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Wednesday, 15 May, 2002, 06:41 GMT 07:41 UK
Fears for NHS links to private sector
Surgeon
Most consultants do NHS and private work
More must be done to ensure the NHS does not lose out through its links to the private sector, MPs have warned.

A report from the cross-party Health Committee raises the prospect of possible conflicts of interest when consultants do both private and NHS work.

The MPs also express concerns that paying for some patients to have private treatment in a bid to cut waiting lists may not represent value for money.

They are concerned that the NHS may become too dependent on private health care, putting private hospitals in a position where they can increase prices in the longer term.

NHS links with private sector
60,000 NHS patients have operations in the private sector every year
There are 11 PFI hospitals - more than 50 others are being planned
75% of NHS consultants do some private work
But they also found that private finance initiatives (PFI) - where contractors pay for construction and lease finished buildings back to the NHS - is still being blamed for "numerous ills" not directly related to it.

The report has prompted a senior member of health workers union Unison to accuse the government of undermining the NHS.

Geoff Martin, Unison's London convenor, told BBC Radio 4's Today programme: "I do not think they are wedded and committed to the principle of an national health service at all.

"I think they want to see it broken up and fragmented in a way that even the Thatcherites would have baulked at."

Job plan

Most consultants work for both sectors and a previous committee report warned that situation could lead to a perverse conflict of interests.


PFI is still being blamed for numerous ills not directly related to it

Health Committee report
It said some may decide it is to their advantage to keep NHS waiting lists long, so more patients come to them for private treatment.

The new report says very few would exploit their position.

But it does call for a formal job plan outlining how much work they are expected to do for the NHS.

Direct threat

The committee warns of regional inequalities in the standard of care patients receive because of differences in the way the private sector is used.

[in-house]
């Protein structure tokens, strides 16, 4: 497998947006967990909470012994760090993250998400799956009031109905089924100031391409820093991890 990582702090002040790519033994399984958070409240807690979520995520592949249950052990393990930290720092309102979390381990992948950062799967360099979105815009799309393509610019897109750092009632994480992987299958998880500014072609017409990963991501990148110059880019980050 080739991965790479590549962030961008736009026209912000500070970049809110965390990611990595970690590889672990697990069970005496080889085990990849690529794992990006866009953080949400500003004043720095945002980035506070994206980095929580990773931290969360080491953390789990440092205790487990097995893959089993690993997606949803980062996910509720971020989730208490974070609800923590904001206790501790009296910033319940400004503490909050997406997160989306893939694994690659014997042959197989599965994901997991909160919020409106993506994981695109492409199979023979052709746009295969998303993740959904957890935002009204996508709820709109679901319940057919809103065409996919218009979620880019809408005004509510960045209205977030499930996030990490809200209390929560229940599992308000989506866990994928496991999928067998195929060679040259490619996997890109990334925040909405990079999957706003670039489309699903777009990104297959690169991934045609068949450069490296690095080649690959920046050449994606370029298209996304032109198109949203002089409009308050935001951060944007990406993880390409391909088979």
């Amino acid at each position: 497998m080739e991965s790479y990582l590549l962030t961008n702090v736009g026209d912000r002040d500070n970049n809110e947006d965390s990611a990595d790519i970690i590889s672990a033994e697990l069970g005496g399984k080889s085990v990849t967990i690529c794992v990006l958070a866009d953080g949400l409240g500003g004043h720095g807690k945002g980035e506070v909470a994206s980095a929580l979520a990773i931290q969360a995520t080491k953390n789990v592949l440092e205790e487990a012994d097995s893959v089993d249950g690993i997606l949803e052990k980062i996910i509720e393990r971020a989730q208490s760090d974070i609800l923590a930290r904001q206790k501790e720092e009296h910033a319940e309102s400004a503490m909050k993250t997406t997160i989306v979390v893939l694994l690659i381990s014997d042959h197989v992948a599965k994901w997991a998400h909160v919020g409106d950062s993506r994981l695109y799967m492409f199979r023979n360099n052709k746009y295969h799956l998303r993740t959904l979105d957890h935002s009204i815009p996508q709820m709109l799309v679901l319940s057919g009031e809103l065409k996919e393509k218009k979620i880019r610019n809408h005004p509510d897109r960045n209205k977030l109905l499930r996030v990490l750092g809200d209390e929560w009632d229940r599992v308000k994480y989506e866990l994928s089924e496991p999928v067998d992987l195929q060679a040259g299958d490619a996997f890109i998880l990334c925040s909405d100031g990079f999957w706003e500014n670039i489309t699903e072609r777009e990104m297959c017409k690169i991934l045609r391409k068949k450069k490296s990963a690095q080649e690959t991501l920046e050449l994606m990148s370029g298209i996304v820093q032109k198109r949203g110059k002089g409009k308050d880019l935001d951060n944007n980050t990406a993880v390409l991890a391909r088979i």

It also found wide variations in the cost of private treatments used and called for an urgent review by the Audit Commission.

The report suggests the NHS can use the independent sector in the short-term, where it has too little capacity.

David Hinchliffe, health select committee chairman
Hinchliffe hopes using the private sector can be avoided in future
But it says it is crucial to ensure the NHS itself has the capacity, resources and staff to keep down waiting times.

It warns money aimed at cutting lists should not be directed solely towards use of the independent sector, but to whatever services would best serve local need - including the NHS.

The report said it had still to be shown that using the private sector more posed no threat to NHS resources.

Committee chairman David Hinchliffe told Today: " We believe that the NHS itself must develop sufficient acute capacity to avoid in future having to make use of the private sector."

The extra money promised by ministers should make that possible, he added.

Transparent

The committee says PFI may have become a "convenient scapegoat" for problems such as reductions in bed numbers, which were actually down to poor bed planning.

"PFI is still being blamed for numerous ills not directly related to it whereas the many benefits to PFI have yet to be proved," it said.

It calls for decisions about PFIs to be more open and transparent.

Staff in PFI hospitals have regularly complained they have problems because of basic errors in the way they are built.

The health committee says in future PFIs, staff should have a greater input into the building's design - even to the extent of asking for a mock-up of a whole ward to be constructed in advance of building work.

'Common myths'

But Barry Hassell, chief executive of the Independent Healthcare Association, said he was delighted that the Health Committee "has jettisoned its traditional hostility to the independent sector".

A spokesman for the Department of Health said: "It is particularly encouraging to see that the committee have scotched some of the common myths and scare stories about PFI."

But the Conservative shadow health secretary Liam Fox accused the committee of being more concerned keeping the system than helping patients.

Dr Fox said: "It completely overlooks the huge amount which the private sector has already done in helping to tackle the shortcomings of the NHS."

Liberal Democrat health spokesman Dr Evan Harris said: "This endorses our criticism of the government's counter-productive and short-termist rush to use the private sector at the expense of value for money and mainstream NHS provision."

 WATCH/LISTEN
 ON THIS STORY
The BBC's Matthew Hill
"Business has been booming in the private sector"
Karen Jennings, National Secretary of Health for the
"PFI is the only game in town"
Labour MP David Hinchliffe
"There are practical reasons why the government have chosen to use the NHS"
See also:

15 Jan 02 | Health
Anger at major NHS overhaul
08 Nov 01 | Health
Public bill for PFI hospitals
03 Sep 01 | ppp
NHS's private plans
08 Aug 01 | Health
Heart Hospital - a bargain?
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